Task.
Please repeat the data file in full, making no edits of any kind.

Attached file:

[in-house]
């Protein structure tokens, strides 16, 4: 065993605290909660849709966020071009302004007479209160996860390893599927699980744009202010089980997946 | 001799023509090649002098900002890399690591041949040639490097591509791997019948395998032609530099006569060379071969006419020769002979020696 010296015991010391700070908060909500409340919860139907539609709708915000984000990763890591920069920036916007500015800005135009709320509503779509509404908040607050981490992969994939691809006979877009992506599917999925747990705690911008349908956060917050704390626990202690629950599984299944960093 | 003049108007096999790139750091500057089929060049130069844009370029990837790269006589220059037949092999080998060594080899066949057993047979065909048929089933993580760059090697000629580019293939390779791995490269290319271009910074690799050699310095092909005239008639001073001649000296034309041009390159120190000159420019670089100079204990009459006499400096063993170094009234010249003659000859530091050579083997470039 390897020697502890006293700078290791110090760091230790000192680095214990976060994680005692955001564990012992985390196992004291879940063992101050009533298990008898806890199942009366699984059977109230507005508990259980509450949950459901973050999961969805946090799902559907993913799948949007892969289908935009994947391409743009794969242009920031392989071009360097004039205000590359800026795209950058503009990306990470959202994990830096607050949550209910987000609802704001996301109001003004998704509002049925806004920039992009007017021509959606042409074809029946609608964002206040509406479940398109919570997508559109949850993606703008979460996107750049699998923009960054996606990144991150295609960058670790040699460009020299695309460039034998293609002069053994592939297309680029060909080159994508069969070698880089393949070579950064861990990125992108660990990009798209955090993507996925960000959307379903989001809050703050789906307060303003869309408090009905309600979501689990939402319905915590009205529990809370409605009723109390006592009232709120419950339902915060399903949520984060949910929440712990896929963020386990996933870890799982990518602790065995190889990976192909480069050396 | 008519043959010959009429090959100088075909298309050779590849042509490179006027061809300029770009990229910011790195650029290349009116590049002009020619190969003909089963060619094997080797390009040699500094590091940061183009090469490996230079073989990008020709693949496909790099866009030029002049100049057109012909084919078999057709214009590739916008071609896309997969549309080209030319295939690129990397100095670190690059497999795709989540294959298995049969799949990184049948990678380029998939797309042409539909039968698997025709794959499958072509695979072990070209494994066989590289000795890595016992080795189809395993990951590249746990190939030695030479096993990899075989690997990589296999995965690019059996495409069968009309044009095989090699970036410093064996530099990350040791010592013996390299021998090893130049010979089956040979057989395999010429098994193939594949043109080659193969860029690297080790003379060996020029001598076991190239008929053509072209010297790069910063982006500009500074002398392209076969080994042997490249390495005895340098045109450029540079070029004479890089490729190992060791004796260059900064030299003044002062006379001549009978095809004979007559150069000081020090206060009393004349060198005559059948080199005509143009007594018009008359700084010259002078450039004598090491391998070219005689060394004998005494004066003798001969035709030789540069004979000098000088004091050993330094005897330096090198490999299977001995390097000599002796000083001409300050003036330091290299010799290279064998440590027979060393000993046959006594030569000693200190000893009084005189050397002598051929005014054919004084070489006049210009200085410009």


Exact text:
[in-house]
């Protein structure tokens, strides 16, 4: 065993605290909660849709966020071009302004007479209160996860390893599927699980744009202010089980997946 | 001799023509090649002098900002890399690591041949040639490097591509791997019948395998032609530099006569060379071969006419020769002979020696 010296015991010391700070908060909500409340919860139907539609709708915000984000990763890591920069920036916007500015800005135009709320509503779509509404908040607050981490992969994939691809006979877009992506599917999925747990705690911008349908956060917050704390626990202690629950599984299944960093 | 003049108007096999790139750091500057089929060049130069844009370029990837790269006589220059037949092999080998060594080899066949057993047979065909048929089933993580760059090697000629580019293939390779791995490269290319271009910074690799050699310095092909005239008639001073001649000296034309041009390159120190000159420019670089100079204990009459006499400096063993170094009234010249003659000859530091050579083997470039 390897020697502890006293700078290791110090760091230790000192680095214990976060994680005692955001564990012992985390196992004291879940063992101050009533298990008898806890199942009366699984059977109230507005508990259980509450949950459901973050999961969805946090799902559907993913799948949007892969289908935009994947391409743009794969242009920031392989071009360097004039205000590359800026795209950058503009990306990470959202994990830096607050949550209910987000609802704001996301109001003004998704509002049925806004920039992009007017021509959606042409074809029946609608964002206040509406479940398109919570997508559109949850993606703008979460996107750049699998923009960054996606990144991150295609960058670790040699460009020299695309460039034998293609002069053994592939297309680029060909080159994508069969070698880089393949070579950064861990990125992108660990990009798209955090993507996925960000959307379903989001809050703050789906307060303003869309408090009905309600979501689990939402319905915590009205529990809370409605009723109390006592009232709120419950339902915060399903949520984060949910929440712990896929963020386990996933870890799982990518602790065995190889990976192909480069050396 | 008519043959010959009429090959100088075909298309050779590849042509490179006027061809300029770009990229910011790195650029290349009116590049002009020619190969003909089963060619094997080797390009040699500094590091940061183009090469490996230079073989990008020709693949496909790099866009030029002049100049057109012909084919078999057709214009590739916008071609896309997969549309080209030319295939690129990397100095670190690059497999795709989540294959298995049969799949990184049948990678380029998939797309042409539909039968698997025709794959499958072509695979072990070209494994066989590289000795890595016992080795189809395993990951590249746990190939030695030479096993990899075989690997990589296999995965690019059996495409069968009309044009095989090699970036410093064996530099990350040791010592013996390299021998090893130049010979089956040979057989395999010429098994193939594949043109080659193969860029690297080790003379060996020029001598076991190239008929053509072209010297790069910063982006500009500074002398392209076969080994042997490249390495005895340098045109450029540079070029004479890089490729190992060791004796260059900064030299003044002062006379001549009978095809004979007559150069000081020090206060009393004349060198005559059948080199005509143009007594018009008359700084010259002078450039004598090491391998070219005689060394004998005494004066003798001969035709030789540069004979000098000088004091050993330094005897330096090198490999299977001995390097000599002796000083001409300050003036330091290299010799290279064998440590027979060393000993046959006594030569000693200190000893009084005189050397002598051929005014054919004084070489006049210009200085410009």